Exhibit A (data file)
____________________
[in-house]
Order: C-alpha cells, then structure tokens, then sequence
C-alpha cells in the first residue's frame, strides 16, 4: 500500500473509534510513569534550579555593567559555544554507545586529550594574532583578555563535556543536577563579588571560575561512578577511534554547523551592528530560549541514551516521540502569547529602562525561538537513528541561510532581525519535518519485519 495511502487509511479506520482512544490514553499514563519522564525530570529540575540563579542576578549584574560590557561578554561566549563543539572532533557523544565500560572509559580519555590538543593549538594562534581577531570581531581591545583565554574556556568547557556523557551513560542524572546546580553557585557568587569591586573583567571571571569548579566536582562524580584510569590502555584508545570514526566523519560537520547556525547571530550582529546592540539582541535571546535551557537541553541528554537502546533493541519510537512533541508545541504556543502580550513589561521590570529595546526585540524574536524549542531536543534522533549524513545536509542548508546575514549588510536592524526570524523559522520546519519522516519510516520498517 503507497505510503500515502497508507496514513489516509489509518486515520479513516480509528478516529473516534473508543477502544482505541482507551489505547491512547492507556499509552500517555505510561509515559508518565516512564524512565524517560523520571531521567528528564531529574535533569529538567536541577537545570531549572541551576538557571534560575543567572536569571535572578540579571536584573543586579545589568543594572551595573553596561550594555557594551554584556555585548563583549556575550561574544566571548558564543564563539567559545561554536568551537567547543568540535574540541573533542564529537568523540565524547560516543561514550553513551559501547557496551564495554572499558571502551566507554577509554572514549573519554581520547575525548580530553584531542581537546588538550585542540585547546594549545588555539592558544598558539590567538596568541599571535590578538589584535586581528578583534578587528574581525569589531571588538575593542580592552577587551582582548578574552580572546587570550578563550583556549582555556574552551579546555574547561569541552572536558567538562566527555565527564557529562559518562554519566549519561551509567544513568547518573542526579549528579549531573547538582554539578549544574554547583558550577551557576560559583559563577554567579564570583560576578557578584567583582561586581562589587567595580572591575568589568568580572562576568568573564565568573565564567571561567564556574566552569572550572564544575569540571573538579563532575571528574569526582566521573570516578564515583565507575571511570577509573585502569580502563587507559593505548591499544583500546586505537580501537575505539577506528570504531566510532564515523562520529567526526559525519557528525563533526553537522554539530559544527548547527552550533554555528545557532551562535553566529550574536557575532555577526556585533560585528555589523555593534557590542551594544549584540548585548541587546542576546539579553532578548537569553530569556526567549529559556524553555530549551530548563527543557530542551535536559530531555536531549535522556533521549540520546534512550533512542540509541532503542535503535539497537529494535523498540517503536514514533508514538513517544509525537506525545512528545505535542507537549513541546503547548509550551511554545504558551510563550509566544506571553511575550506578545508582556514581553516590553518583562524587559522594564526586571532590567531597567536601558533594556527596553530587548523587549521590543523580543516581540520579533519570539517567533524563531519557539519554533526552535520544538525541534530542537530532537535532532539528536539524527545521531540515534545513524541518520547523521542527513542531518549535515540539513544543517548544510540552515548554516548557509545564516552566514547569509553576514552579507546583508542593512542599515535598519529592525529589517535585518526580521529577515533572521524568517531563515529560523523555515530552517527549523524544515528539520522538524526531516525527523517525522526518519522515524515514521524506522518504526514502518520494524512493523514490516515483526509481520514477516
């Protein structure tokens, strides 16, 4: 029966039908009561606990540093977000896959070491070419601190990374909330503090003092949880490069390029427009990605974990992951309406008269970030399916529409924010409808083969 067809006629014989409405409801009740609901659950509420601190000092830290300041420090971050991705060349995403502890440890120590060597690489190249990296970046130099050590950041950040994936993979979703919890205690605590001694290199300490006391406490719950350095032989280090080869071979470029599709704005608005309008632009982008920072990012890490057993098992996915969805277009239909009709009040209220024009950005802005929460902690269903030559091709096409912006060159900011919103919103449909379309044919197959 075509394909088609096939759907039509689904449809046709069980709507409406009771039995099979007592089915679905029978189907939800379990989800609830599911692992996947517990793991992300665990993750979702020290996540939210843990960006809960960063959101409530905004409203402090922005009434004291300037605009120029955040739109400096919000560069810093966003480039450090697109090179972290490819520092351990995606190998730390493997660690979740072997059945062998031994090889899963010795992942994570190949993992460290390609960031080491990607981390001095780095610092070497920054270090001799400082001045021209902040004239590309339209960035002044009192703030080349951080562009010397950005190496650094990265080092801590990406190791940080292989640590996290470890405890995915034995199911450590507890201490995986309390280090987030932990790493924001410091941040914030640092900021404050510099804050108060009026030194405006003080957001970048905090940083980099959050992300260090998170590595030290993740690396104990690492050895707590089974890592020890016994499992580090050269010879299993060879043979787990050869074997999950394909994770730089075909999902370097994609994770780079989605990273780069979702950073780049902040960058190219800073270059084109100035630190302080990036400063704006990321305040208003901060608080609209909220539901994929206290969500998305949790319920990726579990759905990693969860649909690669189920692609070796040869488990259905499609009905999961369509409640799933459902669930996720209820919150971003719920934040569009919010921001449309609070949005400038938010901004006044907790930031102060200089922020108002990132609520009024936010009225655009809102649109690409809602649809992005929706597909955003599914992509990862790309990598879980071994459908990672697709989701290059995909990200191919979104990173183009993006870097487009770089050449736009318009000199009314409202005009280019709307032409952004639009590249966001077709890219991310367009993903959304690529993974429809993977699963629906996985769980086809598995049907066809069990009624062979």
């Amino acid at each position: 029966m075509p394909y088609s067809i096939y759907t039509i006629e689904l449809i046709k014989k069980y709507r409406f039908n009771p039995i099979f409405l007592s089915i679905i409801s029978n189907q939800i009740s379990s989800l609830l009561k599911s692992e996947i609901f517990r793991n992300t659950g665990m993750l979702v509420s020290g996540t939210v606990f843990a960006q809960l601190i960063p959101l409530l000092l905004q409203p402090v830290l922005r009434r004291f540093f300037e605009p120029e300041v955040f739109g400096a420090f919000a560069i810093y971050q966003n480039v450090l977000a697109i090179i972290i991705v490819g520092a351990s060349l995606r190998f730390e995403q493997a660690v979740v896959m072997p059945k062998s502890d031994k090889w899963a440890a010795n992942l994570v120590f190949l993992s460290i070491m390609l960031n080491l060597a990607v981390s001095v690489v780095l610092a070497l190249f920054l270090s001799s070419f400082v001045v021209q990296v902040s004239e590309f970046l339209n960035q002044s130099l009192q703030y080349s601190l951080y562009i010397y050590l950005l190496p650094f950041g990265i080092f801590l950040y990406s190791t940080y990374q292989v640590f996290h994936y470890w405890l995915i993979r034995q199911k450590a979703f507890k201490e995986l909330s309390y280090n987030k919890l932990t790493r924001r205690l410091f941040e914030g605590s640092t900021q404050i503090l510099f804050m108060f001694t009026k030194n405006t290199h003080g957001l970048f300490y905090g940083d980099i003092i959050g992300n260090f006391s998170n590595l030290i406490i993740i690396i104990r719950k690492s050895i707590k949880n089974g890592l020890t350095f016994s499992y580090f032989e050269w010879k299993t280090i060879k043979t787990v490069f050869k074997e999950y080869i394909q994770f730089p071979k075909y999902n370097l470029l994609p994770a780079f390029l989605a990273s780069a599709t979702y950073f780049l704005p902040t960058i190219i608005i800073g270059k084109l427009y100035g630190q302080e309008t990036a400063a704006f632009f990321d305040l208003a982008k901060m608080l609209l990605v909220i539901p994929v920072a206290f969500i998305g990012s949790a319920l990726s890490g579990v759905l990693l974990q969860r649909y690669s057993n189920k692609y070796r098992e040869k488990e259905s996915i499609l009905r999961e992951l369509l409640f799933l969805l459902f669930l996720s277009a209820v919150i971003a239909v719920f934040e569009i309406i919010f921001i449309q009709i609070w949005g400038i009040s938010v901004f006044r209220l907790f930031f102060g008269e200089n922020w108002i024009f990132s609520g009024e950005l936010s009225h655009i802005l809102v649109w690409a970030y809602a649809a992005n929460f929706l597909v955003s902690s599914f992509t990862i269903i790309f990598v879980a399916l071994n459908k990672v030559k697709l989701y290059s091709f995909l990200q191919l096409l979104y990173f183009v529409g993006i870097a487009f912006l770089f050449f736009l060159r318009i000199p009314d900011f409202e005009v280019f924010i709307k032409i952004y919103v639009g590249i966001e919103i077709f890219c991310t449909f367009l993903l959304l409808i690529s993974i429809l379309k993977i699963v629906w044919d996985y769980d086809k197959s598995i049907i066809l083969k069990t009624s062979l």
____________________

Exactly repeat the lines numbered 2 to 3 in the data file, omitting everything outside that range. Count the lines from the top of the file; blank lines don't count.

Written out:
Order: C-alpha cells, then structure tokens, then sequence
C-alpha cells in the first residue's frame, strides 16, 4: 500500500473509534510513569534550579555593567559555544554507545586529550594574532583578555563535556543536577563579588571560575561512578577511534554547523551592528530560549541514551516521540502569547529602562525561538537513528541561510532581525519535518519485519 495511502487509511479506520482512544490514553499514563519522564525530570529540575540563579542576578549584574560590557561578554561566549563543539572532533557523544565500560572509559580519555590538543593549538594562534581577531570581531581591545583565554574556556568547557556523557551513560542524572546546580553557585557568587569591586573583567571571571569548579566536582562524580584510569590502555584508545570514526566523519560537520547556525547571530550582529546592540539582541535571546535551557537541553541528554537502546533493541519510537512533541508545541504556543502580550513589561521590570529595546526585540524574536524549542531536543534522533549524513545536509542548508546575514549588510536592524526570524523559522520546519519522516519510516520498517 503507497505510503500515502497508507496514513489516509489509518486515520479513516480509528478516529473516534473508543477502544482505541482507551489505547491512547492507556499509552500517555505510561509515559508518565516512564524512565524517560523520571531521567528528564531529574535533569529538567536541577537545570531549572541551576538557571534560575543567572536569571535572578540579571536584573543586579545589568543594572551595573553596561550594555557594551554584556555585548563583549556575550561574544566571548558564543564563539567559545561554536568551537567547543568540535574540541573533542564529537568523540565524547560516543561514550553513551559501547557496551564495554572499558571502551566507554577509554572514549573519554581520547575525548580530553584531542581537546588538550585542540585547546594549545588555539592558544598558539590567538596568541599571535590578538589584535586581528578583534578587528574581525569589531571588538575593542580592552577587551582582548578574552580572546587570550578563550583556549582555556574552551579546555574547561569541552572536558567538562566527555565527564557529562559518562554519566549519561551509567544513568547518573542526579549528579549531573547538582554539578549544574554547583558550577551557576560559583559563577554567579564570583560576578557578584567583582561586581562589587567595580572591575568589568568580572562576568568573564565568573565564567571561567564556574566552569572550572564544575569540571573538579563532575571528574569526582566521573570516578564515583565507575571511570577509573585502569580502563587507559593505548591499544583500546586505537580501537575505539577506528570504531566510532564515523562520529567526526559525519557528525563533526553537522554539530559544527548547527552550533554555528545557532551562535553566529550574536557575532555577526556585533560585528555589523555593534557590542551594544549584540548585548541587546542576546539579553532578548537569553530569556526567549529559556524553555530549551530548563527543557530542551535536559530531555536531549535522556533521549540520546534512550533512542540509541532503542535503535539497537529494535523498540517503536514514533508514538513517544509525537506525545512528545505535542507537549513541546503547548509550551511554545504558551510563550509566544506571553511575550506578545508582556514581553516590553518583562524587559522594564526586571532590567531597567536601558533594556527596553530587548523587549521590543523580543516581540520579533519570539517567533524563531519557539519554533526552535520544538525541534530542537530532537535532532539528536539524527545521531540515534545513524541518520547523521542527513542531518549535515540539513544543517548544510540552515548554516548557509545564516552566514547569509553576514552579507546583508542593512542599515535598519529592525529589517535585518526580521529577515533572521524568517531563515529560523523555515530552517527549523524544515528539520522538524526531516525527523517525522526518519522515524515514521524506522518504526514502518520494524512493523514490516515483526509481520514477516